Appendix C Computation of market sizes
To estimate demand, I also need to develop measures of the initial market size for each game (M _{0} in Eq. 7). A firm using the model is likely to have information on the initial market potential for its product, or can obtain a measure of it through market research. However, as a researcher, I need to somehow infer this from the observed data. A simple option is to use the entire installed base of the hardware at the time of introduction of the game as the initial market. A problem with this approach is the large size of the hardware installed base relative to the total sales of each game. In the data, the average installed base of Sony Playstation consoles at the time of game introduction was 16.5 million—while the maximum sales across all games in the data stood at around 1 million. The corresponding market shares are very small (of the order of 1E5), and result in large negative fixed effects for each game when estimating demand. This effectively implies that even at the time of exit from the market, the size of each segment in the potential market for the game would remain virtually unchanged from the time of introduction. The state variables for the firm (i.e. the segment sizes) therefore do not change over time, and all variation in prices will have to be explained by changes in the realized demand shock ξ. To fix this issue, I adopt an alternative method to infer the size of each game’s potential market prior to estimating demand.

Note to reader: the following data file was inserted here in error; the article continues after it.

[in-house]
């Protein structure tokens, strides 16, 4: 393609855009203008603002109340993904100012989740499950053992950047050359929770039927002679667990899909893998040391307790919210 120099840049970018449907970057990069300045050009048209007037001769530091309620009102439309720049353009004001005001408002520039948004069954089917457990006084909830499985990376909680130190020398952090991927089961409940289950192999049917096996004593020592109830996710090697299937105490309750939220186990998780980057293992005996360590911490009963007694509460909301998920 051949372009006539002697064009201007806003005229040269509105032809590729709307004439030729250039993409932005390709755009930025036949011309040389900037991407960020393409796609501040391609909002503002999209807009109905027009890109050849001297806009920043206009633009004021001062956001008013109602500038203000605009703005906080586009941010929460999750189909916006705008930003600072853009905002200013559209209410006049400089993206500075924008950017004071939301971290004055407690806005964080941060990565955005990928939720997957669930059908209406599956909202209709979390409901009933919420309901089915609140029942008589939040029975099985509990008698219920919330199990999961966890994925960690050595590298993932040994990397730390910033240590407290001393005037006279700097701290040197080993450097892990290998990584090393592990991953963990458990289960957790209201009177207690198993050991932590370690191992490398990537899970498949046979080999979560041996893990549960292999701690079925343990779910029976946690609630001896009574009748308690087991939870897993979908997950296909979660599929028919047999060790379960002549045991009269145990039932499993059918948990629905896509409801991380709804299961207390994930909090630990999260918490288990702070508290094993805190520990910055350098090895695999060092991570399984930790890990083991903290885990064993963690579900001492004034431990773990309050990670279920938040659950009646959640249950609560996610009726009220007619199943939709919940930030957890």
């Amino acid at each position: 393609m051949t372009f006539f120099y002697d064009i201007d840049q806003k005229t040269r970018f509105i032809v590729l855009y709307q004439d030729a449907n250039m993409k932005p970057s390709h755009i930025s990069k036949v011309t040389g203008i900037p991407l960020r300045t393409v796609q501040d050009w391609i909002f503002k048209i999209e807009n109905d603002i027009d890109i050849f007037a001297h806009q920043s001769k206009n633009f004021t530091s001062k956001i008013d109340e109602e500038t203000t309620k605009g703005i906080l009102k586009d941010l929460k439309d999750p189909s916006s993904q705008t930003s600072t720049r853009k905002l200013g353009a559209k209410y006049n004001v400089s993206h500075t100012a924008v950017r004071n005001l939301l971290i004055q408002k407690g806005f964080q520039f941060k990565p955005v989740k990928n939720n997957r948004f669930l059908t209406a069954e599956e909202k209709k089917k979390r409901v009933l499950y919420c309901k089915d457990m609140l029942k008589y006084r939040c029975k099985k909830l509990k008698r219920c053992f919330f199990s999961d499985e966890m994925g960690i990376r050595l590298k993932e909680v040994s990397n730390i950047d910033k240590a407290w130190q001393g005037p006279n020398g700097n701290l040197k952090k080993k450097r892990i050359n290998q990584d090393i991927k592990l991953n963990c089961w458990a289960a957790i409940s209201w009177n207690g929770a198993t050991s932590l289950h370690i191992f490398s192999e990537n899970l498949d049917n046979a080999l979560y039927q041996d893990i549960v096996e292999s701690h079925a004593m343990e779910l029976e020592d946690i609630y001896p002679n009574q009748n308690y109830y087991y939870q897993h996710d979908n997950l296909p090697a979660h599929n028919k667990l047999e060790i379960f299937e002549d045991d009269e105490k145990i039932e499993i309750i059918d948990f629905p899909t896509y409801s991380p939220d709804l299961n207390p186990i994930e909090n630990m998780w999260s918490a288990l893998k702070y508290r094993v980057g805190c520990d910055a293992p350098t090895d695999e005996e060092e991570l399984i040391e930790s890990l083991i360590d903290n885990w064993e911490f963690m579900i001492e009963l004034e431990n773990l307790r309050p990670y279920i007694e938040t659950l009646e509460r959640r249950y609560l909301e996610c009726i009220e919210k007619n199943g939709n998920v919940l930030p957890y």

Specifically, the diffusion literature starting with Bass (1969) shows how it is possible to infer the size of the potential market of a product from data on the sales path. I use the Bass diffusion model to estimate the market size for each game. An approximation to the discretetime version of the model implies an estimation equation in which current sales are related linearly to cumulative sales, and (cumulative sales)^{2} _{.} Specifically, letting q _{ jt } and Q _{ jt } denote the sales and cumulative of game j in month t respectively, I estimate the pooled regression: